Healthcare software firm CareCloud recently agreed to a $3.8 million settlement, in part to resolve allegations that it traded unlawful payments for referrals, in violation of federal anti-kickback laws. The US Justice Department alleges CareCloud offered “existing clients cash equivalent credits, cash bonuses and percentage success payments to recommend CareCloud’s EHR [Electronic Health Record] products to prospective clients.”
Last month we reported that in order to join the State Compensation Insurance Fund (SCIF) Medical Provider Network (MPN), SCIF requires physicians to also join the Anthem Network of Providers, which requires physicians to accept discounted reimbursements. The Anthem Network of Providers often reimburses providers at only 85% of the Official Medical Fee Schedule (OMFS).
This means in order for a physician to be a member of the State Comp MPN, SCIF forces a physician to pay an Anthem-imposed tax equaling 15% of the physician’s revenue. With CareCloud in the crosshairs of justice for paying physicians for ‘referrals’ and ‘recommendations,’ this enforcement action raises two questions:
1. If Anthem and SCIF share the 15% of reimbursements that Anthem takes from the provider, is this any less of a “kickback” scheme than what CloudCare is accused of?
2. Why does the California workers’ comp system allow SCIF to force physicians into this network, by which Anthem enriches itself with a portion of the reimbursement allotted by the OMFS to providers for treating injured workers?
An Opaque Arrangement
We do not know the specific terms of Anthem and SCIF’s arrangement. We know only that SCIF will boot from their MPN any provider who refuses to surrender a portion of their reimbursement to Anthem. However it works, it is reasonable for workers’ comp stakeholders to ask: Does Anthem share the spoils of this 15% reduction with SCIF in some way?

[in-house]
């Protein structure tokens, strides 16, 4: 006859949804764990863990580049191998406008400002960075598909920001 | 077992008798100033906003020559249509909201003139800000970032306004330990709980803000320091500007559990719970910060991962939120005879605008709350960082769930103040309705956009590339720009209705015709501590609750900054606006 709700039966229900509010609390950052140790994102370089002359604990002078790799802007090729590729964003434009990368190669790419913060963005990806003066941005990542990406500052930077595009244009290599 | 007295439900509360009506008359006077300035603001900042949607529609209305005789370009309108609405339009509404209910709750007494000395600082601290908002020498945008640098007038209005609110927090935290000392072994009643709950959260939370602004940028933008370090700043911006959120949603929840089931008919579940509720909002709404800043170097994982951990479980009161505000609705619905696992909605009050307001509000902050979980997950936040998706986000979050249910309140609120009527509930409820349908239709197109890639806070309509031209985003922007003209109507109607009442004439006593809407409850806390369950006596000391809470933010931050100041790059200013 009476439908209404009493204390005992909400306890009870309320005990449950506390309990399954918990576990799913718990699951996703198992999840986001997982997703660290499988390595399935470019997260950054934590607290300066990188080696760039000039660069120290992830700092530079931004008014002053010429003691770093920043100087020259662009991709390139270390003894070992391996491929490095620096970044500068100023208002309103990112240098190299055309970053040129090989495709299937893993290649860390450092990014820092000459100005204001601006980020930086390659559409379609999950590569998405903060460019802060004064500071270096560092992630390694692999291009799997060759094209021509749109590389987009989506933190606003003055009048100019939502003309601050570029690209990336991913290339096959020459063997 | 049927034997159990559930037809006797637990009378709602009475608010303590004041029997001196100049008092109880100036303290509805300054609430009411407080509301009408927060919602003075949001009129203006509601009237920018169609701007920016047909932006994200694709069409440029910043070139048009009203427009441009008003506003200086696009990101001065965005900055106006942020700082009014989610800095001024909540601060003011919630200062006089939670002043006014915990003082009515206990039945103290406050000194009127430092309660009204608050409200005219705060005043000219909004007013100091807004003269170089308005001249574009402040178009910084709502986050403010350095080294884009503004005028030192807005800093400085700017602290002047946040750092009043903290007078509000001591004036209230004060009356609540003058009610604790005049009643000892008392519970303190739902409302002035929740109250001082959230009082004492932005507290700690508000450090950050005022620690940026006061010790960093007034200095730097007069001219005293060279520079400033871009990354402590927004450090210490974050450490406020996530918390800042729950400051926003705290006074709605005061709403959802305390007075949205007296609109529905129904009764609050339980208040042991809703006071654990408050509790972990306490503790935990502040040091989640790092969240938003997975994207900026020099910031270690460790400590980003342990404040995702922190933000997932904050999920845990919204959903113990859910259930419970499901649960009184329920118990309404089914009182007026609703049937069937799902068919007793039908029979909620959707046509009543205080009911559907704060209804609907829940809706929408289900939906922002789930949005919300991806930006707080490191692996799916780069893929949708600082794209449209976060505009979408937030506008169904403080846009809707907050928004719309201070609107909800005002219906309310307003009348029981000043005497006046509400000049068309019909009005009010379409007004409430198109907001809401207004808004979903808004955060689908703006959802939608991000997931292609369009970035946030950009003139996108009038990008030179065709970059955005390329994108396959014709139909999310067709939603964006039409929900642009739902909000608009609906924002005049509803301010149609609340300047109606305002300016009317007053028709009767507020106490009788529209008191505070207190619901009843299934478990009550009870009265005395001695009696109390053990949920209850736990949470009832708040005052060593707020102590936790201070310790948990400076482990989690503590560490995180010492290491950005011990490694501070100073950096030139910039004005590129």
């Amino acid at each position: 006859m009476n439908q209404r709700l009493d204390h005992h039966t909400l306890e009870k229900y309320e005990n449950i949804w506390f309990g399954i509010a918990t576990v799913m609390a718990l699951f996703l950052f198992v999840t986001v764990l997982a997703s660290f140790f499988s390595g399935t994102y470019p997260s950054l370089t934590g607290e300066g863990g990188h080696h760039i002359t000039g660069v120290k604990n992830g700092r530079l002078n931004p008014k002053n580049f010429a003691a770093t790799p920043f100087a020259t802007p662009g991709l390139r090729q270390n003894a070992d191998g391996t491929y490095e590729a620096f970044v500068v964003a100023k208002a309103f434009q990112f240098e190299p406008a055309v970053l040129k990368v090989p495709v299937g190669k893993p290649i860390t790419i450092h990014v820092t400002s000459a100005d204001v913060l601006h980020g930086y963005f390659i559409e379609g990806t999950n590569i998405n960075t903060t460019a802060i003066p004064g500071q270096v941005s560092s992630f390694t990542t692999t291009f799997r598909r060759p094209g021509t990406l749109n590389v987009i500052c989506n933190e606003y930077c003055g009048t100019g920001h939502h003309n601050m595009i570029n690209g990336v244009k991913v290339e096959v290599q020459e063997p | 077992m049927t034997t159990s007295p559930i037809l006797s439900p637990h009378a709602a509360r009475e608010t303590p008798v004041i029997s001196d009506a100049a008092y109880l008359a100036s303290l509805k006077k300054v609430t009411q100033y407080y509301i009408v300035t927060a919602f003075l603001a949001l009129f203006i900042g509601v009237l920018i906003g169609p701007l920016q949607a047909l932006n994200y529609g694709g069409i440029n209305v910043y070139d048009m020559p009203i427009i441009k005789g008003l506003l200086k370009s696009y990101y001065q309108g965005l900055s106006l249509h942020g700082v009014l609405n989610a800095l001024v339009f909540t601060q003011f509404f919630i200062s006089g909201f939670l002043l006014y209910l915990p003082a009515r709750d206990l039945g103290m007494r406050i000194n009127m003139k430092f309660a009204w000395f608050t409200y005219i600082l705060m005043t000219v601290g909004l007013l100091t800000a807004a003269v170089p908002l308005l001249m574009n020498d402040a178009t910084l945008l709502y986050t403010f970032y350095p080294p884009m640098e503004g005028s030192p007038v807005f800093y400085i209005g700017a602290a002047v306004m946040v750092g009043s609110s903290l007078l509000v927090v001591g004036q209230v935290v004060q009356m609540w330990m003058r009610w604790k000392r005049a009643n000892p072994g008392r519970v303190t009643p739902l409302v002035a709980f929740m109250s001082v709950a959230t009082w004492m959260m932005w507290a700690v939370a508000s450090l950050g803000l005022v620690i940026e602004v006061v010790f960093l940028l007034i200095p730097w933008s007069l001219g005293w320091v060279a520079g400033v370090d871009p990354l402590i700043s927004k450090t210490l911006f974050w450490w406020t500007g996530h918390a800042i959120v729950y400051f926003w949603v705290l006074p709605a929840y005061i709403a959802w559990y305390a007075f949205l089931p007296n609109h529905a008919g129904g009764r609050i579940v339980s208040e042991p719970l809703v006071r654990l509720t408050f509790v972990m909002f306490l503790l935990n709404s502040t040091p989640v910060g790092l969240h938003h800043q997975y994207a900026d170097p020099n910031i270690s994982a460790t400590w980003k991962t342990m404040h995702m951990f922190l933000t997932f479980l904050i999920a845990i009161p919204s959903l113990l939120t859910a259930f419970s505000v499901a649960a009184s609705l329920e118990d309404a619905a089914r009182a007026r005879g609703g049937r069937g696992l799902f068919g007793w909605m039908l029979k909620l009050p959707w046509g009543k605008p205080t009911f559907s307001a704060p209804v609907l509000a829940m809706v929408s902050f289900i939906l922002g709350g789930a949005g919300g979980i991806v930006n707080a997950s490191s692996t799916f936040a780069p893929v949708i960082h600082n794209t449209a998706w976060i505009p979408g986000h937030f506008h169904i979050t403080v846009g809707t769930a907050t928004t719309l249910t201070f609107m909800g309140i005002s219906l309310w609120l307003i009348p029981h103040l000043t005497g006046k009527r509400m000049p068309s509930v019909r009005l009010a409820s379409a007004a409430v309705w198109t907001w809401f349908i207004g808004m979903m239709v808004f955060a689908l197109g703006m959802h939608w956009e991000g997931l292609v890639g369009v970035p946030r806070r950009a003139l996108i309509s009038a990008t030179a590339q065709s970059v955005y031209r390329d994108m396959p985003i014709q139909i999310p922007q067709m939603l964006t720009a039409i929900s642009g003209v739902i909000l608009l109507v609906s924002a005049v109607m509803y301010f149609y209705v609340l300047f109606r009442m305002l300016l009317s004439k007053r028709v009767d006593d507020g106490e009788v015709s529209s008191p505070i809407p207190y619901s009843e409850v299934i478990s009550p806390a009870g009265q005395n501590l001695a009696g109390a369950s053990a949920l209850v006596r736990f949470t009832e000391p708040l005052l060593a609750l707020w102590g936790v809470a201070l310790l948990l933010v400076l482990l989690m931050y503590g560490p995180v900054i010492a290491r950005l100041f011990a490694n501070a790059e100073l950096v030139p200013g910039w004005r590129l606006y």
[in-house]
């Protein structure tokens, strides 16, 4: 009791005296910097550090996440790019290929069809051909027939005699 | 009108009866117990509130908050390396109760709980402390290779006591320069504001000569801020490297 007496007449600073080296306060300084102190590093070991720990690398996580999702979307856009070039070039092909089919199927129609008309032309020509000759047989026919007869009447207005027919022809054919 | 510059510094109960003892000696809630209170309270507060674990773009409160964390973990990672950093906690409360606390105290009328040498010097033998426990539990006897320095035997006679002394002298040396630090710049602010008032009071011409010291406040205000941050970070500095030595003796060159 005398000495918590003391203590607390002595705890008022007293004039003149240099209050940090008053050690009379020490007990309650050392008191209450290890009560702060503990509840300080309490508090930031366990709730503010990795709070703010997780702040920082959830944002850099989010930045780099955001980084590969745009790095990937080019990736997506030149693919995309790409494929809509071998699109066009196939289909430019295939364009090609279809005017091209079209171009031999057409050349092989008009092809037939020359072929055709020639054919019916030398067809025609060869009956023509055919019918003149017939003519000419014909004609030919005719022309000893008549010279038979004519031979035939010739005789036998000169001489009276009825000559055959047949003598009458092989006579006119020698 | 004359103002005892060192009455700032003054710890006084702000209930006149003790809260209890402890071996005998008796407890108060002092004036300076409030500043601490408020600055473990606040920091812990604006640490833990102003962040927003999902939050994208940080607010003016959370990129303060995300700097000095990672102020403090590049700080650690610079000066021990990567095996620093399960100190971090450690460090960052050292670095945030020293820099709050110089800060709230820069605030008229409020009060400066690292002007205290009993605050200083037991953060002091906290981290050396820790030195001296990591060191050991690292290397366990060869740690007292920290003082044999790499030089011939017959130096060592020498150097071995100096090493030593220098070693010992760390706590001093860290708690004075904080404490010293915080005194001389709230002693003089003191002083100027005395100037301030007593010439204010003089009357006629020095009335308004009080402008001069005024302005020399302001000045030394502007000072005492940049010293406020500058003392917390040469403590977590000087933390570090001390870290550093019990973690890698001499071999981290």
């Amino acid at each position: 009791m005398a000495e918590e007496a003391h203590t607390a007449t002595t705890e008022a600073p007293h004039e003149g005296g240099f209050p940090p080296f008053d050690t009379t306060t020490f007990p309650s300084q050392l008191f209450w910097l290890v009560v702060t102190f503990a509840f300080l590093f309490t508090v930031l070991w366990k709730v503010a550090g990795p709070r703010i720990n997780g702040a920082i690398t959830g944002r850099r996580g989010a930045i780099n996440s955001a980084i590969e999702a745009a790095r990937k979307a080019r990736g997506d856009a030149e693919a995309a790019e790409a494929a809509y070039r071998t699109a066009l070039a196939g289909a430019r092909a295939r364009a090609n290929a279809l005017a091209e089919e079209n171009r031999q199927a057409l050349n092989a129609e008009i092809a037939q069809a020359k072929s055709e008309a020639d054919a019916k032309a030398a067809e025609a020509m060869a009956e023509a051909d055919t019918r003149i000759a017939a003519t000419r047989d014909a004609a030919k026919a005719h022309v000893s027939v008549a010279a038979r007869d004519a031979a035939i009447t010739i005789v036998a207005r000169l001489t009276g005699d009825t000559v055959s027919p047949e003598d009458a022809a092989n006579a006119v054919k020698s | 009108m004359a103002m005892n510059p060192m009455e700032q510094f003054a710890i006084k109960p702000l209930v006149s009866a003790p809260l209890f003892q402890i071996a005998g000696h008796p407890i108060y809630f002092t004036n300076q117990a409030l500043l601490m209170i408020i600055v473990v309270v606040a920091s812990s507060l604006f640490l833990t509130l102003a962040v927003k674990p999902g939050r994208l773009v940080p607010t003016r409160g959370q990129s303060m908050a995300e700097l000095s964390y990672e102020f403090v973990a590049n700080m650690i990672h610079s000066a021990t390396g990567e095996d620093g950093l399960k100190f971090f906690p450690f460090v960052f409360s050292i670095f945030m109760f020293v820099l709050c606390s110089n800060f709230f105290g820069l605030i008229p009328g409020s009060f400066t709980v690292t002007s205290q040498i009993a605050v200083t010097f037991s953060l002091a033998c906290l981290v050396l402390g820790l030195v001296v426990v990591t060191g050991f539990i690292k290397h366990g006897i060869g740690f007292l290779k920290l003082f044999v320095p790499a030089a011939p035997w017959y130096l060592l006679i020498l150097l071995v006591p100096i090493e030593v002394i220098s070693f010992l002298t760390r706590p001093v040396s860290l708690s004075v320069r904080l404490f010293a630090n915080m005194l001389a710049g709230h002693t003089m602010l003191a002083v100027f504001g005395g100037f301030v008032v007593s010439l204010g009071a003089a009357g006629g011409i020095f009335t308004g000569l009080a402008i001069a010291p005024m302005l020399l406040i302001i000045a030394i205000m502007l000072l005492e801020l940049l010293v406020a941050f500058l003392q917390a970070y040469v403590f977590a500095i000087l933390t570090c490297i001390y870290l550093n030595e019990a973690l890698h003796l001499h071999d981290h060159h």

If the answer is ‘Yes:’ can this be construed as Anthem paying SCIF to ‘recommend/force’ providers to join the Anthem Network of Providers?
If the answer is ‘No:’ Why does SCIF make physicians give up 15% of their revenue to join the Anthem Network of Providers?
One way or another, we have to wonder how Anthem incentivizes SCIF to shoehorn physicians into the Anthem Network of Providers, which essentially taxes 15% of provider revenue. Anthem and SCIF presumably both stand to gain from this arrangement, which has nothing to do with improving workers’ comp outcomes. As Acting U.S. Attorney for the Southern District of Florida Juan Antonio Gonzalez said regarding the CloudCare scheme:
"Product functionality, reliability, and safety should drive a medical software company’s success, not illegal kickbacks paid to promote its products. There is simply no place for kickbacks in our country’s healthcare system."
Surely Mr. Gonzalez would agree that the same should apply to workers’ comp. We should all be asking: how does the Anthem Network of Providers offer any increase in functionality, reliability, or safety? Clearly, the Anthem-imposed physician reimbursement tax increases Athem’s profit, at the expense of those who actually restore the health of workers.
Pay to Play in Workers’ Comp
Bear in mind that once a provider is forced into the Anthem Network of Providers, the 15% reimbursement reduction is not confined to bills for SCIF.
As we continue to warn providers, network reductions are often leased out to dozens of additional payers — like those who line up at Anthem’s trough for its discount. All that a given claims administrator (with apparently no obligation to perform any service or deliver any value whatsoever) must do is cite “Anthem BC” on the Explanation of Review (EOR) to reduce the provider’s payment.
In this way, Anthem, bill review vendors, insurers, and other arguably parasitical vendors profit without making any meaningful contribution to the workers’ comp system. It certainly whiffs of pay-to-play; providers must accept the 15% Anthem-imposed reduction (no matter what payer applies it), or be expelled from SCIF’s MPN and the employers it represents.
Hats off to Becker’s Health IT reporting for first drawing our attention to this case. It’s a glaring example of an unfortunate syndrome; that which is considered criminal in the rest of the healthcare industry is business as usual for California workers’ comp.